Risk Statistics and Benchmark Definitions

Alpha – A measure of the performance of an investment against a market index or benchmark which is considered to represent the market’s movement as a whole.

Beta – A measure of the volatility, or systematic risk, of a security or a portfolio in comparison to the market as a whole.

Information Ratio – A ratio of portfolio returns above the returns of a benchmark to the volatility of those returns.

Sharpe Ratio – A measure for calculating risk-adjusted return. The Sharpe ratio is the average return earned in excess of the risk-free rate per unit of volatility or total risk.

Standard Deviation – A measure of the dispersion of a set of data from its mean. It is calculated as the square root of variance by determining the variation between each data point relative to the mean.

Tracking Error – A measure of the divergence between the price behavior of a portfolio and the price behavior of a benchmark. Tracking error is reported as a standard deviation percentage difference.

Bloomberg Barclays U.S. Aggregate Bond Index – An index that is a broad-based flagship benchmark that measures the investment grade, US dollar-denominated, fixed-rate taxable bond market. The index includes Treasuries, government-related and corporate securities, MBS (agency fixed-rate and hybrid ARM pass-throughs), ABS and CMBS (agency and non-agency).

Bloomberg Barclays U.S. Corp High Yield – an index measures the USD-denominated, high-yield, fixed-rate corporate bond market. Securities are classified as high yield if the middle rating of Moody’s Fitch and S&P is Ba1/BB+/BB+ or below. Bonds from issuers with an emerging markets country of risk, based on Barclays EM country definition, are excluded.

S&P 500 Index – An index of 500 stocks chosen for market size, liquidity and industry grouping, among other factors. The S&P 500 is designed to be a leading indicator of U.S. equities and is meant to reflect the risk/return characteristics of the large cap universe.

Attachment: Q&A - Looking for Consistency in Your Fixed-Income Allocation?

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The material provided here is for informational use only. The views expressed are those of the author, and do not necessarily reflect the views of Penn Mutual Asset Management.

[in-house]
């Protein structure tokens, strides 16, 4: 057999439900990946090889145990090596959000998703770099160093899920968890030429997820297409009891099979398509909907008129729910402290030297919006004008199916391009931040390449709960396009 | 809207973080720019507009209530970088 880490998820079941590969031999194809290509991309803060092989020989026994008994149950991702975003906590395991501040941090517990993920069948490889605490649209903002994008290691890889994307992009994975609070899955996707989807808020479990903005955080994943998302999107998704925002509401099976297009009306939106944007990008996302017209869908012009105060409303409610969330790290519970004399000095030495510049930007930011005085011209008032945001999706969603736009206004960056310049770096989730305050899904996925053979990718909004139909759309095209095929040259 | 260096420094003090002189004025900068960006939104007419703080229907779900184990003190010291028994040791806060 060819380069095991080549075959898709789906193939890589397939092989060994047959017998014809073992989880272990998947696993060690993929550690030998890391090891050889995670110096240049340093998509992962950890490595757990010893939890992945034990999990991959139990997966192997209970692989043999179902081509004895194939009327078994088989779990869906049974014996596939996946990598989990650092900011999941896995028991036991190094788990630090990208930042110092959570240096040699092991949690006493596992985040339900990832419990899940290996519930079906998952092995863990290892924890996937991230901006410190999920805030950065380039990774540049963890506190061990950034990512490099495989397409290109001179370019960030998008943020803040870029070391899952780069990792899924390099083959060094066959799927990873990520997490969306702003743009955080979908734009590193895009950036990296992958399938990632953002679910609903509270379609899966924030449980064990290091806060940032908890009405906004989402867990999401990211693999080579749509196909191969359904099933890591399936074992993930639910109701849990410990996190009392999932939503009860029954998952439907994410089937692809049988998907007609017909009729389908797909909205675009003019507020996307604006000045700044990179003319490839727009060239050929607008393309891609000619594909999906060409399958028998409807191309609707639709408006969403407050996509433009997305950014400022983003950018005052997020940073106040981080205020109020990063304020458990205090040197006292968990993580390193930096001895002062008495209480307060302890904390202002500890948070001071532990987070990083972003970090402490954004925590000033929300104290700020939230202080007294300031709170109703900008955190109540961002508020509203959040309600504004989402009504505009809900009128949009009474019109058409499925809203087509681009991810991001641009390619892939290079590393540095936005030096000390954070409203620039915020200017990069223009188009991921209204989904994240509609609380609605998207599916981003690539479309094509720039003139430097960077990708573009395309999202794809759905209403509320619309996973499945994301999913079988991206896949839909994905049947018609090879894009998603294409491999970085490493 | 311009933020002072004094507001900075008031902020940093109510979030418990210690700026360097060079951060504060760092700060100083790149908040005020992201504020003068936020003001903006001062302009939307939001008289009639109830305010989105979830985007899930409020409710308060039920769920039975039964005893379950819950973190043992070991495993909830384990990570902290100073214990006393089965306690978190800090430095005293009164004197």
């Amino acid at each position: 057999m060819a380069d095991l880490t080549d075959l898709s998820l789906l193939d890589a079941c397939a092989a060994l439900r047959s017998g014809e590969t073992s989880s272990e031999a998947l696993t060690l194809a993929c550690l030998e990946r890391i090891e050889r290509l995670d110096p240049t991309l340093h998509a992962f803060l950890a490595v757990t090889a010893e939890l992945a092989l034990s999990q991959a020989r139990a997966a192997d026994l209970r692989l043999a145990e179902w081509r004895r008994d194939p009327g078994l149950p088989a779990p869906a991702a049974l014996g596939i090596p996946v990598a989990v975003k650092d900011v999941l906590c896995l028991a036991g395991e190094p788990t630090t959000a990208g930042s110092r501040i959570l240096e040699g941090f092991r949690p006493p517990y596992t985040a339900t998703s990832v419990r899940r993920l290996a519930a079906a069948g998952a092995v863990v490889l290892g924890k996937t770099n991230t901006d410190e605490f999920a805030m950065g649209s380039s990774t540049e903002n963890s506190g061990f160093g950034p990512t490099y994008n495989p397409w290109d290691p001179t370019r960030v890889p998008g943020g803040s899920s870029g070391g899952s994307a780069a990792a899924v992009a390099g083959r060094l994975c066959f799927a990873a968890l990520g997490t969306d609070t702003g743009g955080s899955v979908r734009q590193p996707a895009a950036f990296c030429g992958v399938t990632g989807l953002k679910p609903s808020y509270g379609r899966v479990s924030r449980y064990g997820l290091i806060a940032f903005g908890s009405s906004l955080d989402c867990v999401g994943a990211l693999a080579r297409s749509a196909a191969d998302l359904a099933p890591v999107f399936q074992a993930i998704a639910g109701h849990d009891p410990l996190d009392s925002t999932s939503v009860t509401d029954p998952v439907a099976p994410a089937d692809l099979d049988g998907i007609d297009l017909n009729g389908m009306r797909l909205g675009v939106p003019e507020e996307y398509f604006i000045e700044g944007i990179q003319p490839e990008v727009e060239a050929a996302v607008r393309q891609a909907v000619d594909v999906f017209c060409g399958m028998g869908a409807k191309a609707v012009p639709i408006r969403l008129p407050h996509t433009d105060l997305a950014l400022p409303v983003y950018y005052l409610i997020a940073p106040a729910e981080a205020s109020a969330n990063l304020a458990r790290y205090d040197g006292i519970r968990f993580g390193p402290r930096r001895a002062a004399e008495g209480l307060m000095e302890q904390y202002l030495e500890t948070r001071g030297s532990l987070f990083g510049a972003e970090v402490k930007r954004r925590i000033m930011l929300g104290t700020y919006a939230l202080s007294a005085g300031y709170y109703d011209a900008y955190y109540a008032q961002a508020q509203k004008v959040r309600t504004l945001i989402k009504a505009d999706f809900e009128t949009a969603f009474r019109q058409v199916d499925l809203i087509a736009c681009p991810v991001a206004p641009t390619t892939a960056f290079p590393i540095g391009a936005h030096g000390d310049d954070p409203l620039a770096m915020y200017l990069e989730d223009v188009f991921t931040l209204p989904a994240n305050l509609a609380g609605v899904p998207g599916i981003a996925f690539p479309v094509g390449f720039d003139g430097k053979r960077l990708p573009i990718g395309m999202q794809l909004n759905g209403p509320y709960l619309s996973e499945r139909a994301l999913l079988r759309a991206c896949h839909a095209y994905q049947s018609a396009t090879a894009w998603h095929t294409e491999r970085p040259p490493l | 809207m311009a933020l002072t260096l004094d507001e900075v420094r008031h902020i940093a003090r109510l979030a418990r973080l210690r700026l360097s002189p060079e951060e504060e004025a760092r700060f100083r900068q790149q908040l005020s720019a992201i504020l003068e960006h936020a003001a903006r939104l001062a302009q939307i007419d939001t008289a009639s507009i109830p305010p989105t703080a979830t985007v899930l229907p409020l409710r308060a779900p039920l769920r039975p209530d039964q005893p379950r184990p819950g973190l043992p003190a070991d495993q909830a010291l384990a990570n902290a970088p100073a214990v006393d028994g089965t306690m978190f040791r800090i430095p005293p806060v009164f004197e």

This material is for informational use only. The views expressed are those of the author, and do not necessarily reflect the views of Penn Mutual Asset Management.  This material is not intended to be relied upon as a forecast, research or investment advice, and it is not a recommendation, offer or solicitation to buy or sell any securities or to adopt any investment strategy.

Opinions and statements of financial market trends that are based on current market conditions constitute judgment of the author and are subject to change without notice.  The information and opinions contained in this material are derived from sources deemed to be reliable but should not be assumed to be accurate or complete.  Statements that reflect projections or expectations of future financial or economic performance of the markets may be considered forward-looking statements.  Actual results may differ significantly.  Any forecasts contained in this material are based on various estimates and assumptions, and there can be no assurance that such estimates or assumptions will prove accurate.

Investing involves risk, including possible loss of principal.  Past performance is no guarantee of future results.  All information referenced in preparation of this material has been obtained from sources believed to be reliable, but accuracy and completeness are not guaranteed. There is no representation or warranty as to the accuracy of the information and Penn Mutual Asset Management shall have no liability for decisions based upon such information.

High-Yield bonds are subject to greater fluctuations in value and risk of loss of income and principal. Investing in higher yielding, lower rated corporate bonds have a greater risk of price fluctuations and loss of principal and income than U.S. Treasury bonds and bills. Government securities offer a higher degree of safety and are guaranteed as to the timely payment of principal and interest if held to maturity.